What Can a Caregiver Do?

My wife has suffered daily migraines for five years. Sometimes, she has an aura before the previous cycle is even completed. Cycles lasting for days are not uncommon. We strongly suspect that these problems stem from my wife breaking her neck as a child.

Tired of being helpless, I figured out some concrete things I could do to help.

First, we decided to move. We lived far from private schools and we both had to drive a lot every day. Since I work (nowhere near home or school at the time), it was critical that my wife pick up the children each day, even if she could not manage to do anything else. When our oldest son was ready for high school, we knew we were in trouble because the 27 mile drive to school was going to get even longer with kids at two schools. We packed up and moved within 4 miles of another high school, and my drive to work was only increased by two miles on school days, even with kids at two schools. Plus, we had family and other parents nearby that could help with driving. Suddenly, we had options for "bad days" that did not put me in a bad spot at work. We had more time for other things and the decrease in our stress level was huge.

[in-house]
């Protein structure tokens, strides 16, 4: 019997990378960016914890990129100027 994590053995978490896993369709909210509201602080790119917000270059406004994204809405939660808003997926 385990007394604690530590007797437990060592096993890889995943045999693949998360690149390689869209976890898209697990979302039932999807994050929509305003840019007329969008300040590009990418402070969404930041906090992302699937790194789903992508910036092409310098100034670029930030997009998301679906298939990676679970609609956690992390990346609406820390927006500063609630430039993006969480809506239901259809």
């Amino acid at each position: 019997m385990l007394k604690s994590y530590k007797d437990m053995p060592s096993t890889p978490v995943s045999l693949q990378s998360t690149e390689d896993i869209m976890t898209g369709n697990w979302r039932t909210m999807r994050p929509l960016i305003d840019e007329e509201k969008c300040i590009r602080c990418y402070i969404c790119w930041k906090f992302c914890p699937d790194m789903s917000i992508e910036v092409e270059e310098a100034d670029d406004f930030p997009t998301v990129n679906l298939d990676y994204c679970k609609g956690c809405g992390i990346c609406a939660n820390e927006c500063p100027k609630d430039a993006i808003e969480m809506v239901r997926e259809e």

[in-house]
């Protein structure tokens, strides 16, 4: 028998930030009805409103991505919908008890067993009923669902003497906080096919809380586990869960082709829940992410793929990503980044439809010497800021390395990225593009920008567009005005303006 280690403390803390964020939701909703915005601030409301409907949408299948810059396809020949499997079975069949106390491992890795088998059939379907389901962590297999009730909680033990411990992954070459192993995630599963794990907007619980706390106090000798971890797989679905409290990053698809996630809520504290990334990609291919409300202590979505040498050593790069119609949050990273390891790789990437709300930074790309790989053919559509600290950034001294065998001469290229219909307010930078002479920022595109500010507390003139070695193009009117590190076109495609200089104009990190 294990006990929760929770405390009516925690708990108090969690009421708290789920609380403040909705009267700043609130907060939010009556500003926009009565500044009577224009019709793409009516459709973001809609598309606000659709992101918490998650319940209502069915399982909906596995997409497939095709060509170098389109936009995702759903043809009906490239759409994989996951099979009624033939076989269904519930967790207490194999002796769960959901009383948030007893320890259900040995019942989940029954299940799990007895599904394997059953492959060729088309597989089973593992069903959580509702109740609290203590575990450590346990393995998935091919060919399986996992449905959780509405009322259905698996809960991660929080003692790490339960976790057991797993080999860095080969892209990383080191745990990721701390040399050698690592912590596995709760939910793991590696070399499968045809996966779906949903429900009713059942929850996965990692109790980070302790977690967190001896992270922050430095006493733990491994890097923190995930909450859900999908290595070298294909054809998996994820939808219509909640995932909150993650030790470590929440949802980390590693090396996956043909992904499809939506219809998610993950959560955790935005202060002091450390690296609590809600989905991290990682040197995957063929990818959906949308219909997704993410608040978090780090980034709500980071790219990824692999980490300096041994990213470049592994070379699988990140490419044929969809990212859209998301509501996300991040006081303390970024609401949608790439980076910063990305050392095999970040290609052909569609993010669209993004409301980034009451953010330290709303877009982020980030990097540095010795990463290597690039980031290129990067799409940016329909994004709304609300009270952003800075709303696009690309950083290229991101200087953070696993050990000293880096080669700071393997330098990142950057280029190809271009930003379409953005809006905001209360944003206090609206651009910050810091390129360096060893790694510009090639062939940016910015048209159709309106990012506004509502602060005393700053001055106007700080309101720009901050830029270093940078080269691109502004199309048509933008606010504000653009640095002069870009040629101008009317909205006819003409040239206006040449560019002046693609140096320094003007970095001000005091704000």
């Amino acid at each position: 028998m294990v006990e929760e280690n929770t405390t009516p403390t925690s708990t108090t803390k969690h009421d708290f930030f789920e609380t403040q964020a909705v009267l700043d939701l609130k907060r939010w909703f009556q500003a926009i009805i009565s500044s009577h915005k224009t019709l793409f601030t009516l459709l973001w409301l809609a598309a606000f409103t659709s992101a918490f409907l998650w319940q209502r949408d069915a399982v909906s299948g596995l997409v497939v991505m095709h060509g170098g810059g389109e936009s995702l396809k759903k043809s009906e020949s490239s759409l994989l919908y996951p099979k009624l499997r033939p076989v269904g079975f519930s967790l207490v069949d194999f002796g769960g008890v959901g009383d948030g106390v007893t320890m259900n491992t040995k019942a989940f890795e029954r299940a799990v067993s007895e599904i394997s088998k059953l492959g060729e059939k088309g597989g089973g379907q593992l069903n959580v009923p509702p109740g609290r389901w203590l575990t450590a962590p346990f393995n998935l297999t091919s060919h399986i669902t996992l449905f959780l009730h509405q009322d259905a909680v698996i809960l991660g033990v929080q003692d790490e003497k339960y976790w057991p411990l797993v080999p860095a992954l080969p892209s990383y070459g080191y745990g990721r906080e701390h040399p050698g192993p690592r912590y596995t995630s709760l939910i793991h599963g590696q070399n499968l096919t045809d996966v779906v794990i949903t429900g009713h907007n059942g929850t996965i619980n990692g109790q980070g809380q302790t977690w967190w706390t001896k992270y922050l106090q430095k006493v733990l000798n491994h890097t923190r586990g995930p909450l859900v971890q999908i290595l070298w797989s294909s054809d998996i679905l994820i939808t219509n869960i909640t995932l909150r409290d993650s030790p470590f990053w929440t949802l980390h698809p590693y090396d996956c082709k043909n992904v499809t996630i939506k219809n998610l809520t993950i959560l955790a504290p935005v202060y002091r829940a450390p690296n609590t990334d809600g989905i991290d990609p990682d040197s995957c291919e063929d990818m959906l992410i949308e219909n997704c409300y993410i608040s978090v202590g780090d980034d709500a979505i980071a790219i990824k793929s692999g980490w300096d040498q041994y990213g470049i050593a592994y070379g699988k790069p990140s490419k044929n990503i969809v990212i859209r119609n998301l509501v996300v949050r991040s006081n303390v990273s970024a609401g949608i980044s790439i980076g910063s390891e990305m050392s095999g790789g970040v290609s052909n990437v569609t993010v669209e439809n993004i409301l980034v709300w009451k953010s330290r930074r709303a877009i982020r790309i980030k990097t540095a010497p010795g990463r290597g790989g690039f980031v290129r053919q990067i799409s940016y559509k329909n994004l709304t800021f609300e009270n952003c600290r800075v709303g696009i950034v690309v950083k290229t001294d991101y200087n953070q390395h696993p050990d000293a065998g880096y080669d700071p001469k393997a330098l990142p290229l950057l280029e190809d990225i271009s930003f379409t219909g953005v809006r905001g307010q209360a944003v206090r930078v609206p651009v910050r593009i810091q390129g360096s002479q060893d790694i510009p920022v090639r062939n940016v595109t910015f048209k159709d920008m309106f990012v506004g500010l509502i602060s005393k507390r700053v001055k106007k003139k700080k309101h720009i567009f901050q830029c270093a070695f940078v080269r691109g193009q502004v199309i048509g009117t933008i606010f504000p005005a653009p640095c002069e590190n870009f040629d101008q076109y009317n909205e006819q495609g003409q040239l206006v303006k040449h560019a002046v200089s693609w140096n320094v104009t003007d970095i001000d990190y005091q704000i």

About the time that we moved, my wife went on the Buchholz diet. My wife has always been the cook, but she stopped when she got sick because the heat made her sick. I mostly cooked frozen food in the microwave, but that had to end. I bought every migraine cookbook I could find (Migraine-Free Cooking! by Heidi Gunderson is by far the most useful). Then, I discovered the amazing farmer's markets and international grocery stores near my new home. I started watching Food Network and YouTube videos to learn techniques and I combed allrecipes.com for safe recipes with their advanced search capability.

I was finally starting to feel like I was able to attack my wife's condition responsibly and purposefully, but it bothered me that I had worked so hard to get to this point, but that the trail I had blazed would not benefit anyone else in my position. So, I chronicled my experiences in a blog: http://migrainecooking.blogspot.com/. It points people like me, with a migraine patient and no cooking skills, in a positive direction and steers them around some mistakes (one pretty awful one) that I made along the way.

Now, when I am asked what a caregiver can do, I answer, "Get educated, then do everything you can."

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